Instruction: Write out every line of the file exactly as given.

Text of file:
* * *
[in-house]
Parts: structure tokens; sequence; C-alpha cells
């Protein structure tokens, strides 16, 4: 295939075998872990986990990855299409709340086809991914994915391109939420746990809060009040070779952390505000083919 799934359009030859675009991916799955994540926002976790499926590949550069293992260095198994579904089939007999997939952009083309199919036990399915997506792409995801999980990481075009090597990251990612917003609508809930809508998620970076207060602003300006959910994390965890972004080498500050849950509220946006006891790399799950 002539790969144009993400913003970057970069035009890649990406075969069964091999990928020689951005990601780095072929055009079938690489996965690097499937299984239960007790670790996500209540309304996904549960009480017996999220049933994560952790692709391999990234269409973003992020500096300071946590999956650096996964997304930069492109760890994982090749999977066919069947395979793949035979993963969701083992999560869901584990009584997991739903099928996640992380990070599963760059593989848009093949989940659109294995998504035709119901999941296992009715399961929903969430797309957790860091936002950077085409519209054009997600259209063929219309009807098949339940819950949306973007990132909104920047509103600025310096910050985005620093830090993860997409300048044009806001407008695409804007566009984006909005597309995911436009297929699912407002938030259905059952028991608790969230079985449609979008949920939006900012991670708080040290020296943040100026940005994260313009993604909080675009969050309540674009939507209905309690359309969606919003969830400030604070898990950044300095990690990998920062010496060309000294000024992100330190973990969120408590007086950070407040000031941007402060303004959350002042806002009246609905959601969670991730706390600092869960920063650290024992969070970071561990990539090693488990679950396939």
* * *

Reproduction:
[in-house]
Parts: structure tokens; sequence; C-alpha cells
């Protein structure tokens, strides 16, 4: 295939075998872990986990990855299409709340086809991914994915391109939420746990809060009040070779952390505000083919 799934359009030859675009991916799955994540926002976790499926590949550069293992260095198994579904089939007999997939952009083309199919036990399915997506792409995801999980990481075009090597990251990612917003609508809930809508998620970076207060602003300006959910994390965890972004080498500050849950509220946006006891790399799950 002539790969144009993400913003970057970069035009890649990406075969069964091999990928020689951005990601780095072929055009079938690489996965690097499937299984239960007790670790996500209540309304996904549960009480017996999220049933994560952790692709391999990234269409973003992020500096300071946590999956650096996964997304930069492109760890994982090749999977066919069947395979793949035979993963969701083992999560869901584990009584997991739903099928996640992380990070599963760059593989848009093949989940659109294995998504035709119901999941296992009715399961929903969430797309957790860091936002950077085409519209054009997600259209063929219309009807098949339940819950949306973007990132909104920047509103600025310096910050985005620093830090993860997409300048044009806001407008695409804007566009984006909005597309995911436009297929699912407002938030259905059952028991608790969230079985449609979008949920939006900012991670708080040290020296943040100026940005994260313009993604909080675009969050309540674009939507209905309690359309969606919003969830400030604070898990950044300095990690990998920062010496060309000294000024992100330190973990969120408590007086950070407040000031941007402060303004959350002042806002009246609905959601969670991730706390600092869960920063650290024992969070970071561990990539090693488990679950396939």